(PDV) as defined by RFC3393 [RFC3393], which is measured by the
      difference in the one-way.

   o  Other general data-plane related issues affected for the usage of
      specific data plane technologies and/or encapsulations, such as
      MTU size, etc.

   o  Other data-plane related issues specific to 5G such as e.g. the
      capability of isolation, understood as the avoidance of
      interference (i.e., affection) of traffic from different users in



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      case of one of those user misbehaves or consumes more resources
      than expected.

6.  Guidance on 5G transport benchmarking

   To be completed.

7.  Security Considerations

   This draft does not include any security considerations.

8.  IANA Considerations

   This draft does not include any IANA considerations

9.  References

9.1.  Normative References

   [RFC2119]  Bradner, S., "Key words for use in RFCs to Indicate
              Requirement Levels", BCP 14, RFC 2119,
              DOI 10.17487/RFC2119, March 1997,
              <https://www.rfc-editor.org/info/rfc2119>.

9.2.  Informative References

   [I-D.ietf-detnet-architecture]
              Finn, N., Thubert, P., Varga, B., and J. Farkas,
              "Deterministic Networking Architecture", draft-ietf-
              detnet-architecture-13 (work in progress), May 2019.

   [I-D.ietf-spring-srv6-network-programming]
              Filsfils, C., Camarillo, P., Leddy, J., Voyer, D.,
              Matsushima, S., and Z. Li, "SRv6 Network Programming",
              draft-ietf-spring-srv6-network-programming-12 (work in
              progress), March 2020.

   [I-D.nsdt-teas-transport-slice-definition]
              Rokui, R., Homma, S., and K. Makhijani, "IETF Definition
              of Transport Slice", draft-nsdt-teas-transport-slice-
              definition-00 (work in progress), November 2019.

   [RFC2681]  Almes, G., Kalidindi, S., and M. Zekauskas, "A Round-trip
              Delay Metric for IPPM", RFC 2681, DOI 10.17487/RFC2681,
              September 1999, <https://www.rfc-editor.org/info/rfc2681>.






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   [RFC3393]  Demichelis, C. and P. Chimento, "IP Packet Delay Variation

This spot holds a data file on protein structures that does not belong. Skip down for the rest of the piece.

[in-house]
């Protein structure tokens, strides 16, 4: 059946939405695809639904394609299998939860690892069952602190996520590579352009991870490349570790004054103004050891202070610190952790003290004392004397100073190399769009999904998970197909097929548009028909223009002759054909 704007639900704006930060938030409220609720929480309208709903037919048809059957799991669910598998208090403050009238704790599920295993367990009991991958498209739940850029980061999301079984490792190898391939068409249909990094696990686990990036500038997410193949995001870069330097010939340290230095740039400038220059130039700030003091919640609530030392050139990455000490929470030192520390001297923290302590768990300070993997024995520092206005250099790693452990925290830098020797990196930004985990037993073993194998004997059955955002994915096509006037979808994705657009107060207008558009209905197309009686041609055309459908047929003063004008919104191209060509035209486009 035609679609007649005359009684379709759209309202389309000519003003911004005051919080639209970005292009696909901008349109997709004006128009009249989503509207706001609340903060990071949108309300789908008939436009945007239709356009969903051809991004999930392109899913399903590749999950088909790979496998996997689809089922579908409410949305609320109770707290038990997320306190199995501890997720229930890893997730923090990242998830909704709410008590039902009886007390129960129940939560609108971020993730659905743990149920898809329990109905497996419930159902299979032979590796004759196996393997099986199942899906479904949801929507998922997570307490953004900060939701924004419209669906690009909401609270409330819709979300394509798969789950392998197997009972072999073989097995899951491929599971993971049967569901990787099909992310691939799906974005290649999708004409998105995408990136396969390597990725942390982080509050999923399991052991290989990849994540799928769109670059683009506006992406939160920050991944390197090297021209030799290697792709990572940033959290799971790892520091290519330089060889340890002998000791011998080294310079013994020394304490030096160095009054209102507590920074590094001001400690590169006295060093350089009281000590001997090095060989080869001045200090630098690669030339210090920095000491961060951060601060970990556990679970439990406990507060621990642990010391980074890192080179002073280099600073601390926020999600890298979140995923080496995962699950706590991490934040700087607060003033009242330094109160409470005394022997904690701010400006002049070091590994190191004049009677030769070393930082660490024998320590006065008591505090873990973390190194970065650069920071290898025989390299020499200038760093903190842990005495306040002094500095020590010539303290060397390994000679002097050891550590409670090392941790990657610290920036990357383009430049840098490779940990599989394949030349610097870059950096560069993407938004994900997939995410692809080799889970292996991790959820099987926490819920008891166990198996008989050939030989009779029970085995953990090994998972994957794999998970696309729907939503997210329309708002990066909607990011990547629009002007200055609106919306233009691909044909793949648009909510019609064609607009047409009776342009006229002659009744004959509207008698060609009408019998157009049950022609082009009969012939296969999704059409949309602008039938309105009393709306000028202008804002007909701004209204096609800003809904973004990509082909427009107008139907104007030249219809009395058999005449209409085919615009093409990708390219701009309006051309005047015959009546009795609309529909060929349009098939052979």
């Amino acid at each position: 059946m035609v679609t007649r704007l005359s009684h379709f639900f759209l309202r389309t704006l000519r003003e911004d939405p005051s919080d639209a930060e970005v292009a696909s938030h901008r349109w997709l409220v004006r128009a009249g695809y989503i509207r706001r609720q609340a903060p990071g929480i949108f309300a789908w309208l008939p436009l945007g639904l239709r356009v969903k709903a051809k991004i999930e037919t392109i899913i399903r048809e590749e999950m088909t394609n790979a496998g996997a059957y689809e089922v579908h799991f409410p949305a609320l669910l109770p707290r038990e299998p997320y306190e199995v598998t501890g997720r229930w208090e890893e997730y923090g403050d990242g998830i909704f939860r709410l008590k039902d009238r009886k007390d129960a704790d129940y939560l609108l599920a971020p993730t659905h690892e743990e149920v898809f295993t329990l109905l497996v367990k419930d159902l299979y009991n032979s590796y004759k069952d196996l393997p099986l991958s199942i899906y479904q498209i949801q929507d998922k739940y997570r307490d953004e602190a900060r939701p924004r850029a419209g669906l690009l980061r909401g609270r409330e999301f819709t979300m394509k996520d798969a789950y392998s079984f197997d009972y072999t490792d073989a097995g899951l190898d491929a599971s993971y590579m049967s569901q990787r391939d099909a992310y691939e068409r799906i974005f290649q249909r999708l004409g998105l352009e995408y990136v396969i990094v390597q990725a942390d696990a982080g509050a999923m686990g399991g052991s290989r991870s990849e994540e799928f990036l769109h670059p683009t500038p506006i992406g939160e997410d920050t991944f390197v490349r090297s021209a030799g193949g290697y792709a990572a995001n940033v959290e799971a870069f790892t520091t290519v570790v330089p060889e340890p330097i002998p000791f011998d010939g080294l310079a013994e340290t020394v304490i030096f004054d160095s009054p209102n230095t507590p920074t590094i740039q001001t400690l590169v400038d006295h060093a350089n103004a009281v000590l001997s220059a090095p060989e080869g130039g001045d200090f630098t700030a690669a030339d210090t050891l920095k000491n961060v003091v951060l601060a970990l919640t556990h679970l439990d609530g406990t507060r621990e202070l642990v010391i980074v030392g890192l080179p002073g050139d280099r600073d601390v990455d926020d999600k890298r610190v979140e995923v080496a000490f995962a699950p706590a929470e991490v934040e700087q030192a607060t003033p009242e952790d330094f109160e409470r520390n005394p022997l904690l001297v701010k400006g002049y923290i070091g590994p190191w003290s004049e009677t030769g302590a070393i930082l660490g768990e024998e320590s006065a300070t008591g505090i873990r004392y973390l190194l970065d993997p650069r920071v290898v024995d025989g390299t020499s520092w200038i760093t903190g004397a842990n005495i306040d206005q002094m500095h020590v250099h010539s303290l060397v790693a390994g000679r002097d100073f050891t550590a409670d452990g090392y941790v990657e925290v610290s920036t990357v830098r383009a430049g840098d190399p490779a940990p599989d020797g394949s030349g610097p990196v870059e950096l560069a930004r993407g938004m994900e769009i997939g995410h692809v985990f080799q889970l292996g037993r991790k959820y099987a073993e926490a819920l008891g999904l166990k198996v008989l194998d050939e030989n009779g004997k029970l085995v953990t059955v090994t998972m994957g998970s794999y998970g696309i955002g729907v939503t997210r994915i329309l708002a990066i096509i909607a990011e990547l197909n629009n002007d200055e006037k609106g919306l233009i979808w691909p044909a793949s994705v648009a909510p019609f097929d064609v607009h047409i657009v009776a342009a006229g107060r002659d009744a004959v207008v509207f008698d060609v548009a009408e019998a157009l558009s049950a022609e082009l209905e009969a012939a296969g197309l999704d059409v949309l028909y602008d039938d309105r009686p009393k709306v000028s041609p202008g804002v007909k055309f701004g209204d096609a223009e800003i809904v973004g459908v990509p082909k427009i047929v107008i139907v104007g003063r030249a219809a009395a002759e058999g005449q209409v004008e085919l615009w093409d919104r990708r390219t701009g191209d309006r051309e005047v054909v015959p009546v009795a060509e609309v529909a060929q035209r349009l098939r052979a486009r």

Metric for IP Performance Metrics (IPPM)", RFC 3393,
              DOI 10.17487/RFC3393, November 2002,
              <https://www.rfc-editor.org/info/rfc3393>.

   [RFC7679]  Almes, G., Kalidindi, S., Zekauskas, M., and A. Morton,
              Ed., "A One-Way Delay Metric for IP Performance Metrics
              (IPPM)", STD 81, RFC 7679, DOI 10.17487/RFC7679, January
              2016, <https://www.rfc-editor.org/info/rfc7679>.

   [RFC8456]  Bhuvaneswaran, V., Basil, A., Tassinari, M., Manral, V.,
              and S. Banks, "Benchmarking Methodology for Software-
              Defined Networking (SDN) Controller Performance",
              RFC 8456, DOI 10.17487/RFC8456, October 2018,
              <https://www.rfc-editor.org/info/rfc8456>.

   [TMV]      "Validating 5G Technology Performance", 5G PPP TMV WG
              white paper , June 2019.

Acknowledgments

   This work has been partly funded by the European Commission through
   the H2020 project 5G-EVE (Grant Agreement no. 815074).

Contributors

   A.  Lopez and D.  Artunedo (both from Telefonica) have also
   contributed to this document from their work in 5GENESIS project.

Authors' Addresses

   Luis M. Contreras
   Telefonica
   Ronda de la Comunicacion, s/n
   Sur-3 building, 3rd floor
   Madrid  28050
   Spain

   Email: luismiguel.contrerasmurillo@telefonica.com
   URI:   http://lmcontreras.com/











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   Juan Rodriguez
   Telefonica
   Zurbaran, 12
   Madrid  28010
   Spain

   Email: juan.rodriguezmartinez@telefonica.com


   Lourdes Luque
   Telefonica
   Zurbaran, 12
   Madrid  28010
   Spain

   Email: lourdes.luquecanto@telefonica.com